VANDANA SHIVA: You know, the nuclear deal with India, in fact, showsthe double standards of US nuclear policy, because for the same thingsthat Iran does—Iran is axis of evil—but India here, through this nuclear agreement, is being told, we will separate civilian use and military use. Military use will be India's sovereign decision. I don't think it will be India's sovereign decision, because I think in thisdeal is a strategic use of India for Asia, for a containment for China. But in addition to that, there is turning India into a nuclear market: a sale of nuclear technologies, of nuclear fuel. [WHERE'S THE EVIDENCE???]
And I think we need to contextualize this in the context of theclimate debates. Climate change has made us recognize that we can'tkeep messing up the atmosphere and pumping more carbon dioxide. But nuclear doesn't become clean automatically just because carbon dioxide has destabilized the climate. Nuclear is being offered as a clean development mechanism [PURSUANT TO THE ILL-FATED KYOTO PROTOCOL]. And not only will it spread nuclear risks and hazards in India, [ADVOCATE OF PRECAUTIONARY PRINCIPLE???] it will also allow corporations, like General Electric and others who pollute with carbon dioxide, as well as them,get quotas through emissions trading and markets for nuclear technology.
[WE ACTUALLY AGREE THAT A CARBON EMISSIONS TRADING SYSTEM IS NOTHING MORE THAN A CAREFULLY CRAFTED 'SMOKE & MIRRORS' REGIME TO BE EXPLOITED BY SOME LARGE MULTINATIONAL CORPORATIONS THAT WISH TO REDUCE THEIR BALANCE SHEET REGULATORY & REPUTATIONAL RISKS WITHOUT ACTUALLY DEMONSTRATING THAT THEY HAVE REDUCED THEIR EMISSIONS OF THE ALLEGED 'AIR POLLUTANT' KNOWN AS CARBON DIOXIDE].
You know, I was a nuclear physicist. I left my career in 1972. I wastraining to be a nuclear physicist in India's atomic energy program inthe Bhabha Atomic Research Centre, and I left because I realized very clearly nuclear power, as much as nuclear war, are systems where you cannot have democracy. They're inconsistent with democracy. And I lovedemocracy too much. So I went on to do theoretical physics.
[WHAT TYPE OF DEMOCRACY ARE SPEAKING OF?? DIRECT DEMOCRACY WHICH IS UNWIELDY & IMPRACTICAL, OR REPRESENTATIVE DEMOCRACY WHICH ACTUALLY WORKS???]
AMY GOODMAN: So explain further this corollary that involves these other large multinational corporations. And why is it part of the nuclear deal?
VANDANA SHIVA: Well, two days ago the US representative—I think it's Mr. Burns who announced that the nuclear deal is the cutting edge, but what the United States is really seeking is agricultural markets and real estate markets, the land of the poor in India. [WHERE'S THE EVIDENCE??] And if you look at cities like Bombay, you look at cities like Delhi, you look at cities like Bangalore, they're exploding because there's this global hungry finance moving in to take over the land of people, not through a market mechanism, but using the state and an old colonial law of land acquisition to grab the land by force everywhere where this is happening. [WHERE'S THE EVIDENCE?? ARE YOU NOW SUGGESTING YOU SUPPORT FREE MARKETS??] There is a war going on, outside Delhi in Dadri, outside Calcutta in Singur, everywhere. Peasants are being shot and killed in order to take away the last resort and the last asset of the poor.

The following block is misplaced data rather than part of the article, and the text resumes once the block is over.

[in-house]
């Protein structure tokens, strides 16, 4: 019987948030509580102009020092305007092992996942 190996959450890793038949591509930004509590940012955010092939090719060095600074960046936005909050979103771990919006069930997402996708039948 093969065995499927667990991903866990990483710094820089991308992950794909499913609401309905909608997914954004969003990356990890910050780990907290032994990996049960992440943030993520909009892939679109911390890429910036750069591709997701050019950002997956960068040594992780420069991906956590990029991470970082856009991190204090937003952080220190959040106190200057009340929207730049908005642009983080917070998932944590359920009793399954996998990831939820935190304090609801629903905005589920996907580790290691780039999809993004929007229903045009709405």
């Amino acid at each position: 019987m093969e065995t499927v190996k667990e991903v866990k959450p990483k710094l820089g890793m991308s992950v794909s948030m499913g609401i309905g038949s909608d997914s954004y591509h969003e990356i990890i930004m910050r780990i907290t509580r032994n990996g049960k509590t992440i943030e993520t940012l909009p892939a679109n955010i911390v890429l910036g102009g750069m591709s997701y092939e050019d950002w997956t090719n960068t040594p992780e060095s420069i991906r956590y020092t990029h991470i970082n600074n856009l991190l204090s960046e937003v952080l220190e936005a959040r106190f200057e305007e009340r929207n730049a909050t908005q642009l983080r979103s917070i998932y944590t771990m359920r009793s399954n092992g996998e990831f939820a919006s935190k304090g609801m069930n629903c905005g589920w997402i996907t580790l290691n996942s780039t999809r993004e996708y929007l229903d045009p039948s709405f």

The agreements, nuclear and agricultural agreements, came out of a July visit of our prime minister in 2005, were then moved forward inthe March visit of President Bush to India, which saw huge protests,by the way—I'm sure it wasn't covered—but huge protests, where these deals, as well as the Iraq war, were the issue in India. And the two are twin programs. They are twin programs about a market grab and a security alignment.
AMY GOODMAN: You mentioned Wal-Mart. They have just announced they'regoing to be opening 500 stores in India, the first to open in Augustof 2007.
VANDANA SHIVA: We've been organizing the unorganized retail sector of India. The retail sector of India, to me, is the ultimate practice of democracy. When you go into a tiny vegetable market, the women put out their mats, they've brought the tomatoes they've grown outside the city, put it down, maybe five kilos of tomatoes, sell it for the day, go back home, feed their children. It's a community market. 400 people dependent on retail, 14 million people dependent on little hawking, you know, a tiny moveable cart, which goes door-to-door. 90% of our vegetables come to our doorstep. We don't have to go anywhere.
Wal-Mart's entry into India, 500 stores, cannot go hand-in-hand with the giant retail economy of India, which is giant not by being one big store, but by having millions of small sellers. And that is what hascreated the vibrance of India's markets, the democracy in India's markets.
AMY GOODMAN: We're going to have to leave it there. I want to thank you very much, Vandana Shiva, for joining us. Her new book is Earth Democracy: Justice, Sustainability, and Peace.